• 150 total native spp of which 53 are red-listed: i.e. 35%
  • 79 aquatic of which 31 are red-listed i.e. 39%
regional extinction risk1
Regional extinction risk

A – past, present or future population decline

B – restricted range, fragmentation, continuing decline

C – small population size and continuing decline

D – very small populations in decline

evaluation1
Evaluation
  • Very different from Adephaga
  • Risk seems to have its greatest concentration in category A suggesting general decline rather than association with rare habitats (stenotopy) or having a previously fragmented range
  • This suggests that an important environmental variable has changed recently and is affecting many species
eutrophication diffuse pollution
Eutrophication/diffuse pollution

Myxas glutinosa

Glutinous snail

IUCN Endangered

A2c

A declining species across its entire west palaearctic range.

Ireland is now its headquarters with up to 50% of global population.

Needs gently flowing, low-P calcareous waters.

Also here: Omphiscola glabra, Anisus vortex, Radix auricularia, Margaritifera margaritifera, Pisidium lilljeborgii, P. pulchellum, P. moitessierianum

Pre-1980

Post-1980

drainage and eutrophication
Drainage and Eutrophication

Pre-1980

Post-1980

Omphiscola glabra

Mud snail

[IUCN Extinct ] – Critically endangered

A declining species across most of Europe.

Confined to the south-east, and recently re-discovered at a site in Co Waterford.

Requires low-P poor fen or undrained low-nutrient riverine marshes

drainage freshwater marshes floodplains
Drainage – freshwater marshes, floodplains

Pre-1980

Post-1980

Aplexa hypnorum

Moss bladder snail

IUCN Vulnerable

A2c

Widespread Palaearctic species living in temporary habitats, especially on winter-flooding lakeshores and riverbanks.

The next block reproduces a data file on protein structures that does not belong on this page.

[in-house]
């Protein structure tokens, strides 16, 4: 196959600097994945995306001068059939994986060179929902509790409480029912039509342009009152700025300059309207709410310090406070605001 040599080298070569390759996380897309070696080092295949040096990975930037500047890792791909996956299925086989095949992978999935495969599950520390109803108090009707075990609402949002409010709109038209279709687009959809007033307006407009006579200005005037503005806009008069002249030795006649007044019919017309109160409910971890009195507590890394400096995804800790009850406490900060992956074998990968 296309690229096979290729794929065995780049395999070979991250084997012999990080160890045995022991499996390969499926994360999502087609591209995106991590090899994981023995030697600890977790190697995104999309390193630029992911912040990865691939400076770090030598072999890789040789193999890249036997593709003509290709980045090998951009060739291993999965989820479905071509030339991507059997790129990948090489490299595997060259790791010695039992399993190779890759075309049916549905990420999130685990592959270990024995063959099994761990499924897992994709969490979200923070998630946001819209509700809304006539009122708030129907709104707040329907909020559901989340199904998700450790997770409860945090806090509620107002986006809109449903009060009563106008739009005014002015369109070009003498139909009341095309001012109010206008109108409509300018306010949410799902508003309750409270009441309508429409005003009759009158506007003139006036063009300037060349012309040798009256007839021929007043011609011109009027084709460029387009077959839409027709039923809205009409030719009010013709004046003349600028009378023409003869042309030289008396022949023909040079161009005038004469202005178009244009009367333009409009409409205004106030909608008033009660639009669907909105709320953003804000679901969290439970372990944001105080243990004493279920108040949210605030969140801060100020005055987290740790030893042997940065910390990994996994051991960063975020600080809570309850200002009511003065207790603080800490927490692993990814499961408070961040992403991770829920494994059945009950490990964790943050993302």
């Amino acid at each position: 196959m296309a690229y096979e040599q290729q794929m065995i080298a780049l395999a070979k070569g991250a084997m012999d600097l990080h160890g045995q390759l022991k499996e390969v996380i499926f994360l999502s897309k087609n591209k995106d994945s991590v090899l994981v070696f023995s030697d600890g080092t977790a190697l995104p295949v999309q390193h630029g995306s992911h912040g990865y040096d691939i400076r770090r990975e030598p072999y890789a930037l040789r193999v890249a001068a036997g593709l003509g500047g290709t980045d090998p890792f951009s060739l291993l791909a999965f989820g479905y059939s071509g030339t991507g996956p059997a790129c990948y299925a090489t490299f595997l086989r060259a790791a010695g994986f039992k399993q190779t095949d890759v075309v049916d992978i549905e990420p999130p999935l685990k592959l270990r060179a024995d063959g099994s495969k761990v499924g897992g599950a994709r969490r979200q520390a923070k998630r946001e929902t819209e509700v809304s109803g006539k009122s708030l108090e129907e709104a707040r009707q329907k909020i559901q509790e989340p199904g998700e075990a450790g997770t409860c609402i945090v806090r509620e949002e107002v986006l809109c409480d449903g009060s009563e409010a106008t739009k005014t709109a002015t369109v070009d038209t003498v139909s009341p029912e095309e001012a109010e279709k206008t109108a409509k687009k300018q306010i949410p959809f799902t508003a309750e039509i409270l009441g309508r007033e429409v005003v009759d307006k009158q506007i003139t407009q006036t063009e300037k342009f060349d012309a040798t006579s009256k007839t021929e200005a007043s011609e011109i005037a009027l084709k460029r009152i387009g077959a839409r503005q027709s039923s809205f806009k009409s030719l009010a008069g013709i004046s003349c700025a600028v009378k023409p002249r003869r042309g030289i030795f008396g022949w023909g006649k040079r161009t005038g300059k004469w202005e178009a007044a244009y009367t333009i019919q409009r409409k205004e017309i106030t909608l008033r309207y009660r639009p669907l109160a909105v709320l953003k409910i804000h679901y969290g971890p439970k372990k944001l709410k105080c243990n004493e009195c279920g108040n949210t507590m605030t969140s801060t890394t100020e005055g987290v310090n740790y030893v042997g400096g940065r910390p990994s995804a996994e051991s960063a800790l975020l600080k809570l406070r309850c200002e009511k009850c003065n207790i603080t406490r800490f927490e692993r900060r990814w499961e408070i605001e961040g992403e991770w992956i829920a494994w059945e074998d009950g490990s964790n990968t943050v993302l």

Declining thro’ habitat destruction

Also here: Quickella arenaria, Succinella oblonga, Vertigo antivertigo, V. moulinsiana, Musculium lacustre, Sphaerium nucleus

drainage brackish habitats lagoons1
Drainage - brackish habitats - lagoons

Pre-1980

Post-1980

Hydrobia acuta neglecta

Hydrobiid snail

IUCN Endangered

B2a,b(iii,iv)

A north European endemic.

Confined to coastal lagoons of high salinity.

Four known sites, two of which have recently been destroyed by drainage/changes in management.

Also here: Ventrosia ventrosa, Truncatella subcylindrica, Mercuria cf. similis

warming montane sites and species1
Warming - montane sites and species

Pisidium conventus

Arctic-alpine pea mussel

IUCN Critically Endangered

B2ab(i,ii,iii,iv)

Boreal relict, probably in steep decline. Only one recent site.

drivers of change
Drivers of change
  • Both Coleoptera and molluscs suffer from diffuse pollution via its effects on algal growth, de-oxygenation etc.
  • This reaction appears more restrained in Coleoptera which are threatened more by range fragmentation and destruction of specific fen and peatland types
  • Molluscs are possibly unable to escape the effects of diffuse pollution because they and are less mobile and have a more permeable integument
  • May be good indicators of pollution, both point source & diffuse
  • Beetles may be more useful in assessing the decline of specific habitats
  • Brackish habitats home to both groups continue to decline and pose a threat to many stenotopic species
  • Warming affects only one mollusc but a number of beetles